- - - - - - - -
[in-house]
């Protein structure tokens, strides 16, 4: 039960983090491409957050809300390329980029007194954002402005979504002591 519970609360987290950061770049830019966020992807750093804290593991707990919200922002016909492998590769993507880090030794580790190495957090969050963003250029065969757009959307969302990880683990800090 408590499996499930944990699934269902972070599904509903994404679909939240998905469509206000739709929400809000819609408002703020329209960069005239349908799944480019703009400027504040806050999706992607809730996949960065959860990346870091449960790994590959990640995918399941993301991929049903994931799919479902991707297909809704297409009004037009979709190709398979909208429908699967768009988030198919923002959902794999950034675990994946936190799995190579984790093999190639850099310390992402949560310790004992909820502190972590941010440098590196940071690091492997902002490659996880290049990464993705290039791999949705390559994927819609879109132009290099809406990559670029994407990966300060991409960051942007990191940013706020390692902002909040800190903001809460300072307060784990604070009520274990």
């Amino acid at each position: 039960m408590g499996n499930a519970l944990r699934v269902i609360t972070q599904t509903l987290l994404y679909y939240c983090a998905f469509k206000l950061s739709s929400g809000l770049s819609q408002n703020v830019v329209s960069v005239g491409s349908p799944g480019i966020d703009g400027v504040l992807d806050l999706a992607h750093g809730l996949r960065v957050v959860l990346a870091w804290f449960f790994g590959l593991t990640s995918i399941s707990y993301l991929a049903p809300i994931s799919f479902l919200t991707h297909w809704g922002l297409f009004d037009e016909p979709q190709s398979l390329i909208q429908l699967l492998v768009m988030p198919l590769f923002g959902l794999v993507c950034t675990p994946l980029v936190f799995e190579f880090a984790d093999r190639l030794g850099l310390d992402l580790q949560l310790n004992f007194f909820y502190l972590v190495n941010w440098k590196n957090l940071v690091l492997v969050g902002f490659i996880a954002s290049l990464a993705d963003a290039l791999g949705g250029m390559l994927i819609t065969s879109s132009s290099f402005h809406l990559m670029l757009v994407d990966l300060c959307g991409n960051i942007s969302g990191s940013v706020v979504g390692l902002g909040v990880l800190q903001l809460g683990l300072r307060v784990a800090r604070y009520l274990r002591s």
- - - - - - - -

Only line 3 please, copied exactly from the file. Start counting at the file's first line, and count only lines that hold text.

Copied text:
């Amino acid at each position: 039960m408590g499996n499930a519970l944990r699934v269902i609360t972070q599904t509903l987290l994404y679909y939240c983090a998905f469509k206000l950061s739709s929400g809000l770049s819609q408002n703020v830019v329209s960069v005239g491409s349908p799944g480019i966020d703009g400027v504040l992807d806050l999706a992607h750093g809730l996949r960065v957050v959860l990346a870091w804290f449960f790994g590959l593991t990640s995918i399941s707990y993301l991929a049903p809300i994931s799919f479902l919200t991707h297909w809704g922002l297409f009004d037009e016909p979709q190709s398979l390329i909208q429908l699967l492998v768009m988030p198919l590769f923002g959902l794999v993507c950034t675990p994946l980029v936190f799995e190579f880090a984790d093999r190639l030794g850099l310390d992402l580790q949560l310790n004992f007194f909820y502190l972590v190495n941010w440098k590196n957090l940071v690091l492997v969050g902002f490659i996880a954002s290049l990464a993705d963003a290039l791999g949705g250029m390559l994927i819609t065969s879109s132009s290099f402005h809406l990559m670029l757009v994407d990966l300060c959307g991409n960051i942007s969302g990191s940013v706020v979504g390692l902002g909040v990880l800190q903001l809460g683990l300072r307060v784990a800090r604070y009520l274990r002591s």